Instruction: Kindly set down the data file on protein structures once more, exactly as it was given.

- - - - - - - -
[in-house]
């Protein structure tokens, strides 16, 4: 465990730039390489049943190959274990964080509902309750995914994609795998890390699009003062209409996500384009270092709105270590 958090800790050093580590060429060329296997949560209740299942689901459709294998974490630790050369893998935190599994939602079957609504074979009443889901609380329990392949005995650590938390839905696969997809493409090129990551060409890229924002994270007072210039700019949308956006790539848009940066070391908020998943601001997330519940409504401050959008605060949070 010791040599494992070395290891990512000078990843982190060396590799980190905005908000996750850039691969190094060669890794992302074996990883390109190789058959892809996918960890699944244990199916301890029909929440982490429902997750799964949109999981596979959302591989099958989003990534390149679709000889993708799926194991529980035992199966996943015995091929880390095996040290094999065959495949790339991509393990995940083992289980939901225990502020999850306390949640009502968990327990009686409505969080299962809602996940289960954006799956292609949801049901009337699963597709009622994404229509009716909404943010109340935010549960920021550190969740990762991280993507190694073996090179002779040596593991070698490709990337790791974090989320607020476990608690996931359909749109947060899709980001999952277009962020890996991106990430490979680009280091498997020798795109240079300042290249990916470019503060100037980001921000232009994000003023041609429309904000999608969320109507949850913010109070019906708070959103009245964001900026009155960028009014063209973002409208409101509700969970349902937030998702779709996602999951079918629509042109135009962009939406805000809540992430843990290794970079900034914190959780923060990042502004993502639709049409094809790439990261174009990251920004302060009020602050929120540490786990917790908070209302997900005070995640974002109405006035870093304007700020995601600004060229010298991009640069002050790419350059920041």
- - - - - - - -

[in-house]
């Protein structure tokens, strides 16, 4: 465990730039390489049943190959274990964080509902309750995914994609795998890390699009003062209409996500384009270092709105270590 958090800790050093580590060429060329296997949560209740299942689901459709294998974490630790050369893998935190599994939602079957609504074979009443889901609380329990392949005995650590938390839905696969997809493409090129990551060409890229924002994270007072210039700019949308956006790539848009940066070391908020998943601001997330519940409504401050959008605060949070 010791040599494992070395290891990512000078990843982190060396590799980190905005908000996750850039691969190094060669890794992302074996990883390109190789058959892809996918960890699944244990199916301890029909929440982490429902997750799964949109999981596979959302591989099958989003990534390149679709000889993708799926194991529980035992199966996943015995091929880390095996040290094999065959495949790339991509393990995940083992289980939901225990502020999850306390949640009502968990327990009686409505969080299962809602996940289960954006799956292609949801049901009337699963597709009622994404229509009716909404943010109340935010549960920021550190969740990762991280993507190694073996090179002779040596593991070698490709990337790791974090989320607020476990608690996931359909749109947060899709980001999952277009962020890996991106990430490979680009280091498997020798795109240079300042290249990916470019503060100037980001921000232009994000003023041609429309904000999608969320109507949850913010109070019906708070959103009245964001900026009155960028009014063209973002409208409101509700969970349902937030998702779709996602999951079918629509042109135009962009939406805000809540992430843990290794970079900034914190959780923060990042502004993502639709049409094809790439990261174009990251920004302060009020602050929120540490786990917790908070209302997900005070995640974002109405006035870093304007700020995601600004060229010298991009640069002050790419350059920041």